Geothermal Power: Heat and Cool the Home

Introducing the most efficient, cost-effective way to heat and cool your home: geothermal power, by transferring and storing heat from the earth, with a geoexchange system.

| April/May 2001

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  • Geothermal Power
    Geothermal power is an often overlooked way to heat and cool a home.
    Photo courtesy MOTHER EARTH NEWS editors
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  • Earth Loop
    An earth loop is one way to achieve earth cooling and heating.
    Photo courtesy MOTHER EARTH NEWS editors
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    A hot water unit and pump (above). Coring a path into the house. A 2"" hole is drilled through the foundation. A 2"" PVC sleeve is inserted and watersealed.
  • Geoexchange System
    Geoexchange systems come in several basic designs,
    Photo courtesy MOTHER EARTH NEWS editors
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  • Geothermal Power
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  • Earth Loop
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  • Geoexchange System
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Exchanging Heat With the Planet

One of the most frequent comments we hear from our customers who have switched from conventional heating systems to geothermal is that the system's so quiet they cannot tell if it's operating. Many customers tell me they feel the need to check the thermostat and system in the basement to be certain that everything is still working. (Another thing they often say is, "we only wish we had decided to switch to geothermal long ago.")

Since soil temperatures several feet below the surface remain at a nearly constant 50°F year round, the earth actually acts as a massive low temperature solar storage unit — cooler than surface temperatures in the summer, warmer than the surface in the winter. Geothermal energy, also known as geoexchange, is literally the transfer and storage of heat from the earth.

Similar to your kitchen refrigerator, a residential geoexchange system uses water or a nontoxic refrigerant that circulates through a ground loop where it absorbs heat. A compressor then amplifies this heat to a higher useful temperature before rejecting the heat through a finned heat-exchange coil into the household duct system. This system also allows the cooled refrigerant to flow into an expansion valve so that a "reversing valve" can automatically change the direction of refrigerant flow to provide air conditioning. Many residential systems also incorporate a small auxiliary heat exchanger called a desuperheater to heat the domestic water supply, providing 60% of the normal household hotwater load. In the summer, the hot water is a byproduct of air conditioning and in winter, hot water is made at one-third the cost of operating an electric hot water tank.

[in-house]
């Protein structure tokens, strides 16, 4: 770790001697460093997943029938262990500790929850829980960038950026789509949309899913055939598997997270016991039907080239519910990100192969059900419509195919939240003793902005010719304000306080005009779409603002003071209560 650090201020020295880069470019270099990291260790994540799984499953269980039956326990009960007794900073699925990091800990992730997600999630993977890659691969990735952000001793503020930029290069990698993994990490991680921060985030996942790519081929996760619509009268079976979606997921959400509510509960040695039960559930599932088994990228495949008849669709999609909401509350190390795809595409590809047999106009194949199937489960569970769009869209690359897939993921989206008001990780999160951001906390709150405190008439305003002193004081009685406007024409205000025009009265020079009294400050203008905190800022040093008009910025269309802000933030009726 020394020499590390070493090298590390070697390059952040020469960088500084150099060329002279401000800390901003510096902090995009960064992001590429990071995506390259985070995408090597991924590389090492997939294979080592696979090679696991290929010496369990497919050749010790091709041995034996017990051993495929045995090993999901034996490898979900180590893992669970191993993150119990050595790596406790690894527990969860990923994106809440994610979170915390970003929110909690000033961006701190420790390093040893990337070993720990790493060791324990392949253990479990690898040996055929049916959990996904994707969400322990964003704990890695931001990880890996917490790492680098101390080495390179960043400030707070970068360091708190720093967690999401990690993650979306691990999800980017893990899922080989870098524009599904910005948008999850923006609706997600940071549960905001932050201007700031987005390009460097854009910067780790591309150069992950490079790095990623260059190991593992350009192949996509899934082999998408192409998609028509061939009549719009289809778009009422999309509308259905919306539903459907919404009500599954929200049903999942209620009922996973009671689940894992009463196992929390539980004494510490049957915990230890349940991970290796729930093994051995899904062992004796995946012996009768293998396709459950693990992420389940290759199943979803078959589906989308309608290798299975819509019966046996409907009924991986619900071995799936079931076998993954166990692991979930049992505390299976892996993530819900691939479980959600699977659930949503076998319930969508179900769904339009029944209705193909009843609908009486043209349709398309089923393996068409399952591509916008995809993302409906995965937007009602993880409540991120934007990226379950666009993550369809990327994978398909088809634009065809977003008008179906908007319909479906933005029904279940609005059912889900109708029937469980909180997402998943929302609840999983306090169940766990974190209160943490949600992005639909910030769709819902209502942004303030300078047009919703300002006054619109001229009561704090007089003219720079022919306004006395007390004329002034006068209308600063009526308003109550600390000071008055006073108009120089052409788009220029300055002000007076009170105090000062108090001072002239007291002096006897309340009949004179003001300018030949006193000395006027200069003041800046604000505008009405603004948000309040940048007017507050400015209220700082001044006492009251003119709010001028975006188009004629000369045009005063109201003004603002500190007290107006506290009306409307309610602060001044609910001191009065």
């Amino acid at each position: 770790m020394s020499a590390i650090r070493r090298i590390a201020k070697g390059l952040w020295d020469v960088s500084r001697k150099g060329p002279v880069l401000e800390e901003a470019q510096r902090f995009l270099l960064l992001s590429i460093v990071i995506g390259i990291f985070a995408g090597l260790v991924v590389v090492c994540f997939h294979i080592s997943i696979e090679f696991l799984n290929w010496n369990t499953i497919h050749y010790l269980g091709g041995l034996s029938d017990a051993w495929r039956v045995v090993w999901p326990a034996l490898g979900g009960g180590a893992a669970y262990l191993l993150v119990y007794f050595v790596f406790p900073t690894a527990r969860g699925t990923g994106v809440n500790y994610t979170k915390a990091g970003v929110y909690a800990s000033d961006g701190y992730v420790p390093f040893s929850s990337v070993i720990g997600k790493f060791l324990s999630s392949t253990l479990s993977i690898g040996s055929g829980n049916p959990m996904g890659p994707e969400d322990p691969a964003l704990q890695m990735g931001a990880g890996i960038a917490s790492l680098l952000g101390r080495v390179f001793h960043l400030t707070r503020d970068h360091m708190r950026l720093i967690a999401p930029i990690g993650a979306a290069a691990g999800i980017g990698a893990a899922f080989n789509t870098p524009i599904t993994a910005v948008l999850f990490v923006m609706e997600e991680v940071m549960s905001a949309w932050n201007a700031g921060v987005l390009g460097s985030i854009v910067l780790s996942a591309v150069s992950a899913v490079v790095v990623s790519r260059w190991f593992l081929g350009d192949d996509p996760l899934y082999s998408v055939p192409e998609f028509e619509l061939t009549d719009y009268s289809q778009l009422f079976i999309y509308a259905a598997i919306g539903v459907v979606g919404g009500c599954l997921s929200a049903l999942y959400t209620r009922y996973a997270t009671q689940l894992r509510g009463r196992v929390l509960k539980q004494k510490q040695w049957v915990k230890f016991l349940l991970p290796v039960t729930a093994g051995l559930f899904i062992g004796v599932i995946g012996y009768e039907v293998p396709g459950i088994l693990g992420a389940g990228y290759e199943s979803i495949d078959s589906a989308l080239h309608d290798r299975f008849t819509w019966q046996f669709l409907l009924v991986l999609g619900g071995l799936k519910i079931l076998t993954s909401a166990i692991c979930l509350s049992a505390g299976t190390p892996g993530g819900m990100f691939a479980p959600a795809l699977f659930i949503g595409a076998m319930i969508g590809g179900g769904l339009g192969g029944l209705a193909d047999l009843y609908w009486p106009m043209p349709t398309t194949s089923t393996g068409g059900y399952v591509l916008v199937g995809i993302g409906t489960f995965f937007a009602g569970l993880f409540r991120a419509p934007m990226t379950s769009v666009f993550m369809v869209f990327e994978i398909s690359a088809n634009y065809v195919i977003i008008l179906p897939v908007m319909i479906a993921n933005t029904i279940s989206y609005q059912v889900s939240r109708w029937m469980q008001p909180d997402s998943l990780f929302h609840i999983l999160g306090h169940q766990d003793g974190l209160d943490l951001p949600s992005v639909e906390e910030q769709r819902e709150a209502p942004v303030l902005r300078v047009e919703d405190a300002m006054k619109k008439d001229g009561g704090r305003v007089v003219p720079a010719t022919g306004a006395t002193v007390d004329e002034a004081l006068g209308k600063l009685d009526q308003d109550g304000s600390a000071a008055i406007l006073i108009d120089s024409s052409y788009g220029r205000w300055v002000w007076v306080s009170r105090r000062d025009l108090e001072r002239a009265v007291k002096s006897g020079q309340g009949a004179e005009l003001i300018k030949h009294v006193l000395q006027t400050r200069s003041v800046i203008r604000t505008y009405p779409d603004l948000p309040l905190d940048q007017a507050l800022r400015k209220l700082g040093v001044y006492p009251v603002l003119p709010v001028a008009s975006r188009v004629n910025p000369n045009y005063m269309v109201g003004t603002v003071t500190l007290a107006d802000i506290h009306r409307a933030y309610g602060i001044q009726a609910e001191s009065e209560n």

While a geoexchange system will not relieve you completely of dependence on grid power, it will dramatically reduce the amount of electricity you need from your local utility without sacrificing comfort. Indeed, this type of system can provide heat up to 100°F and air conditioning down to 45°F. In summer months, if the compressor in your basement has to work only to reject heat to the cool earth rather than the much hotter outdoor temperatures, it can provide two to three times as many cooling BTUs per watt of power consumed. That equals a savings of 50% to 66% in cooling cost and a dramatically reduced electrical load for the utility.



Moreover, since the Earth provides 75% of the heating and cooling energy, analysts are discovering that noise and thermal pollution from outdoor units is minimal. Electrical generation, transmission loads and power plant emissions can be reduced by 400% per household. All around, geothermal energy is a win-win option for the environment, utility companies and the homeowners.

The Birth of Geothermal

The idea for geothermal heating and cooling dates back to the early 1940's when water-cooled heat pumps and air conditioners first evolved. Engineers and technicians realized that water had a high rate of heat transfer that allowed for smaller heat exchangers and minimal refrigerant charges. From the 1940's to the 1970s, however, energy was cheap, and not everyone had access to large volumes of clean water or a place to discharge it. Consequently, most of the early watercooled systems were used in commercial structures where well water or process water was in continually available. Meanwhile, the notably less efficient air-source systems enjoyed a major market growth due to their ease of installation.






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